Now, during the Republican presidential primaries, we hear a lot about liberty. It is a leave-me-alone type of liberty, suggesting the license to do what one may choose in the sacred call of business activity. Much is sought in the name of freedom.
We call this the land of liberty. In the name of business freedom, regulations affecting business practices are staunchly opposed by Republicans. Gov. Mitch Daniels accuses President Barack Obama of a "mindless piling on of expensive new regulations."
In his Republican rebuttal of the president's State of the Union, Daniels' accuses him of "extremism" and a "pro-poverty policy."
Daniels claimed that only Republicans can bring America together with privatized, pro-growth approaches. He dismisses Obama's concerns about the unhealthy schism between the haves and have-nots as a never-happen-here matter. He said Obama has driven us into a "dead end of debt," which was "already unaffordable."
The "already-unaffordable" part was what Obama inherited from Bush. In fact, Daniels was Bush's director of the Office of Management and Budget (from 2001-03). His tenure saw the government devour Clinton's $236 billion surplus, and accumulate another $400 billion of debt. That is freedom from responsibility and taking liberties with the truth.
His claiming and blaming address concludes that "a private economy" is the only solution. "Republicans will speak for those who believe in the dignity and capacity of the individual citizen; we believe that government is meant to serve the people rather than supervise them."
We cannot just ignore that the country has suffered a lot from the shenanigans of unsupervised banks and their financial manipulations, the job-exporting profiteering of corporations, budget reductions for schools, usurious interest rates for student loans, and worse for payday loans, the unchecked power of private health insurance to avoid claims, problems with toxic dumping, pollution and faulty products.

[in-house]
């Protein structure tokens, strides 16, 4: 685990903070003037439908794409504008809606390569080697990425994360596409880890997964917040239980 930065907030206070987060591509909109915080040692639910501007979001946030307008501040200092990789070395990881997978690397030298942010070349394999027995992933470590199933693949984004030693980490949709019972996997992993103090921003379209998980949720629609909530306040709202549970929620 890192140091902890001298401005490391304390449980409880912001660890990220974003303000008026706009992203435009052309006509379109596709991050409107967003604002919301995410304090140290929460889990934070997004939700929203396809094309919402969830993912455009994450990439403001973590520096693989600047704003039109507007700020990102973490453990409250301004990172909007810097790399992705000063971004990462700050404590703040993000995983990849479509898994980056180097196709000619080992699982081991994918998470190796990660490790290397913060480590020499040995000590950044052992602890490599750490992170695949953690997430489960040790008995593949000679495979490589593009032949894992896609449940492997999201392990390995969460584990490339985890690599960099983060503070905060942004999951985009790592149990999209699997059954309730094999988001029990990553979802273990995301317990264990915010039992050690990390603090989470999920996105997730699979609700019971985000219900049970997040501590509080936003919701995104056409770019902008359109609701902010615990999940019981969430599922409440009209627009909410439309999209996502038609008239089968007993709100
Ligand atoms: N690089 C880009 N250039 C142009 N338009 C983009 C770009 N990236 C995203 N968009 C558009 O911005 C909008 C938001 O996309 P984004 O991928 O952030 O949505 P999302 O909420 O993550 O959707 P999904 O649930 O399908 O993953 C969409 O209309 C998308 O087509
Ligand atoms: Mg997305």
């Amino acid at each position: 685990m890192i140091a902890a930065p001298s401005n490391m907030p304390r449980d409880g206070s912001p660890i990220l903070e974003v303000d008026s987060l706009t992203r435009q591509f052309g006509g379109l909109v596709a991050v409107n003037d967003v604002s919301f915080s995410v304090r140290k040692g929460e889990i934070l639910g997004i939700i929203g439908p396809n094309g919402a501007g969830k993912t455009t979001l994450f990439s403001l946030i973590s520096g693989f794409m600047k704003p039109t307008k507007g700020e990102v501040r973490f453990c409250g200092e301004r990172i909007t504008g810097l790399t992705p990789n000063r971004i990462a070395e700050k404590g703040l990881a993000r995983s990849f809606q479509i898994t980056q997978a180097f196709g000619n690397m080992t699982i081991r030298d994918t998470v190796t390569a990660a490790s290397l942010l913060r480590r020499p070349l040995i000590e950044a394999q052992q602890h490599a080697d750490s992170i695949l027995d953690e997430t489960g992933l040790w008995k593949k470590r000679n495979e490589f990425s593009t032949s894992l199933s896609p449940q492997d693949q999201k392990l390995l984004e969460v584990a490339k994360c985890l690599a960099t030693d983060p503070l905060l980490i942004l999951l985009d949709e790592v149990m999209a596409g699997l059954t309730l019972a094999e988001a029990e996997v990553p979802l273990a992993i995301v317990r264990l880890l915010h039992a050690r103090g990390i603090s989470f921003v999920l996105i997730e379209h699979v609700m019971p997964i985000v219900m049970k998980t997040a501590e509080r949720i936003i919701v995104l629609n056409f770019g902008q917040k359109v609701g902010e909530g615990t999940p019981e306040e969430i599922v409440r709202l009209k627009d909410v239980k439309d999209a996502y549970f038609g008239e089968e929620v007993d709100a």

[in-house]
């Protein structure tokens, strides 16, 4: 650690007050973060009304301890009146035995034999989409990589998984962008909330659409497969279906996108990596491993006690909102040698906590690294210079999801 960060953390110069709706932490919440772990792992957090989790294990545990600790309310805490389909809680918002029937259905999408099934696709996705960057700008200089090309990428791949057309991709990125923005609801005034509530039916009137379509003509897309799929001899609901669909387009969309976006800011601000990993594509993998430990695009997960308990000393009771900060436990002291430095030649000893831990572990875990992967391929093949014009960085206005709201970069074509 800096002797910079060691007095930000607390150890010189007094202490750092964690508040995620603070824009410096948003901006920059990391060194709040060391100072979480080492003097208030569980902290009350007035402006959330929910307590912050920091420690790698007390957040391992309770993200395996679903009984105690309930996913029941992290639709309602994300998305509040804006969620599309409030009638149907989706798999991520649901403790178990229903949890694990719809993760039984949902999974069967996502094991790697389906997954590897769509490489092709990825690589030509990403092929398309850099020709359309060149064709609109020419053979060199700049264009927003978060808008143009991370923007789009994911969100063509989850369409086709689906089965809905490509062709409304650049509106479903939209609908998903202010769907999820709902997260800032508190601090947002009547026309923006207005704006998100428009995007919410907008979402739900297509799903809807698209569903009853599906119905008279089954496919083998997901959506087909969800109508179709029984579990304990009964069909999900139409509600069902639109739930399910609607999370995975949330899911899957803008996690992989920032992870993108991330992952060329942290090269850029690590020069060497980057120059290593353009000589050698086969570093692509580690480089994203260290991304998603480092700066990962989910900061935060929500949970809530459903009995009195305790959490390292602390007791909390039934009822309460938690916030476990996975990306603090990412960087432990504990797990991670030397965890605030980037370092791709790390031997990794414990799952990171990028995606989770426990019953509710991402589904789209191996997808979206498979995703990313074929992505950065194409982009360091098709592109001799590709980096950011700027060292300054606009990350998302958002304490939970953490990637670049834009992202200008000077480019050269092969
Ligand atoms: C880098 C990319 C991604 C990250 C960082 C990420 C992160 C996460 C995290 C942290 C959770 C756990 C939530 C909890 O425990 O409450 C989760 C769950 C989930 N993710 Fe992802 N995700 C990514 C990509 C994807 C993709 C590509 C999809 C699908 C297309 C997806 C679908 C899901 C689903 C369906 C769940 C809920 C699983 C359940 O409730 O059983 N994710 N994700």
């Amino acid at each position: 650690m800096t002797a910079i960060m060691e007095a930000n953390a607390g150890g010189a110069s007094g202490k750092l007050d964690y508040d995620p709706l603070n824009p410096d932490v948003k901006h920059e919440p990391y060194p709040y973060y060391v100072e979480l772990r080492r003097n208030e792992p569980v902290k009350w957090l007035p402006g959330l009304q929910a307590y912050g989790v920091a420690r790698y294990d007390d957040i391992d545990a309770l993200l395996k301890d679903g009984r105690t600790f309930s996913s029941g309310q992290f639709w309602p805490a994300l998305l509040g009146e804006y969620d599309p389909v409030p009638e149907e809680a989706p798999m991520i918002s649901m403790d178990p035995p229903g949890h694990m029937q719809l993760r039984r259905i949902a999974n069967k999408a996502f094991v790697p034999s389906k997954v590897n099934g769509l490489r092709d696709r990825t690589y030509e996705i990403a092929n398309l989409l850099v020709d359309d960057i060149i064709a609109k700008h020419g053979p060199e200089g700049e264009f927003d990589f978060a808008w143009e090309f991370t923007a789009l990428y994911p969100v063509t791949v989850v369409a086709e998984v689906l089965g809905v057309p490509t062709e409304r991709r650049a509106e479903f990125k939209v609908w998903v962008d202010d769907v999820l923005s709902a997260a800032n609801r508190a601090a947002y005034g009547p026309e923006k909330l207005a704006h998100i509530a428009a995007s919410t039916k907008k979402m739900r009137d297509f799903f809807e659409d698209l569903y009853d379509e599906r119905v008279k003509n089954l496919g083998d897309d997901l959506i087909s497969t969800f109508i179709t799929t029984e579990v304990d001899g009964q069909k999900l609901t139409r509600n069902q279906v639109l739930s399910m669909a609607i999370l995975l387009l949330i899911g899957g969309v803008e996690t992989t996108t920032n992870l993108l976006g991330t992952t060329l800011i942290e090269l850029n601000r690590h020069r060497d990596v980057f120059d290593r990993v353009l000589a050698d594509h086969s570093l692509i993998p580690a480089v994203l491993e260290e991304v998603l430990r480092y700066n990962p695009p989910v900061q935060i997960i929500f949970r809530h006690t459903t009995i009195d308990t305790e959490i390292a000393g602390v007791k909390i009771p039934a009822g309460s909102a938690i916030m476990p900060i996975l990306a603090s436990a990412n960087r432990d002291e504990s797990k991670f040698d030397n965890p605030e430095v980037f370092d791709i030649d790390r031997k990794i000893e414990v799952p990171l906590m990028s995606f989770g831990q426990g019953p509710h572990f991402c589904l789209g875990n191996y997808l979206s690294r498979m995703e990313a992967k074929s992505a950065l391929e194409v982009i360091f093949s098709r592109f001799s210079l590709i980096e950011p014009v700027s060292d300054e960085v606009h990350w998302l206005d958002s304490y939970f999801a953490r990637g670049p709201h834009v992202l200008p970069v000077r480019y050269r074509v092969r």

In fact, government power is the only force in the country capable of addressing corporate and wealthy interests in protection of consumers. No wonder that those special interests want government out of their hair, and they try hard to corrupt or discredit the process, in the name of freedom.
What does freedom mean, really? Basically it means the ability to make our own decisions. Such liberty carries the obligation of mutual respect and fairness with others, and is normally imbedded in the terms of community membership.
We are deeply social by nature, with a highly developed capacity for empathy. We very much need to be connected, and thus, we are nearly always dependent in various ways, upon the cohesion within our group, its cooperation and teamwork, and the exigencies of its circumstances and economic environment. This is the alphabet level of the human story.
Total dependence at birth grows into interdependence within community. Individuality is enhanced by mutual dependence and specialization in adult roles.
This leads to differentiation into membership positions of service, influence, contribution, ideally held together in cooperation, negotiation and town-hall process.
Now, our urbanized, technically complicated, highly specialized and international economy puts many, many people into circumstances beyond any individual control. The self-sustaining freestanding individual is largely a myth.
Kings and tyrants arose, and the notion of liberty went revolutionary. But we are losing that freedom. Because while we worked hard to tame and harness government, there have arisen international corporate conglomerates with more power than most governments to control and shape our lives and possibilities.
The insecurity the unemployed feel is flavored with the anger of betrayal, and we hear about the 1 percent and the 99 percent.
The party of the special interests is now the Republican Party, though the corruption of the electoral system has had a mighty impact on both parties. Nonetheless, the president has called strongly for active governmental programs to restore a sense of fairness and opportunity to all citizens.
Paying more for social justice is not going to steal Bill O'Reilly's freedom, as he fears (The Daily Star, Jan 23). It will grow a healthier community with a fair spectrum of well-being, and reduce the exaggerated polarization that mortgages our liberty to the hoarders of wealth.
We need a society and an economy where it is comfortable to socialize with each other, without this being labeled socialism in the economic system. Being dominated by economic power is no less a loss of freedom than control by a king.
Republican defenders of the new economic tyranny are cloaking themselves in the political arguments of 1776. The real freedom fighters today are 99 percent Occupiers. Let Freedom Ring!
William Masters can be reached at firstname.lastname@example.org. The views expressed in this column do not necessarily reflect those of The Daily Star and its editorial board.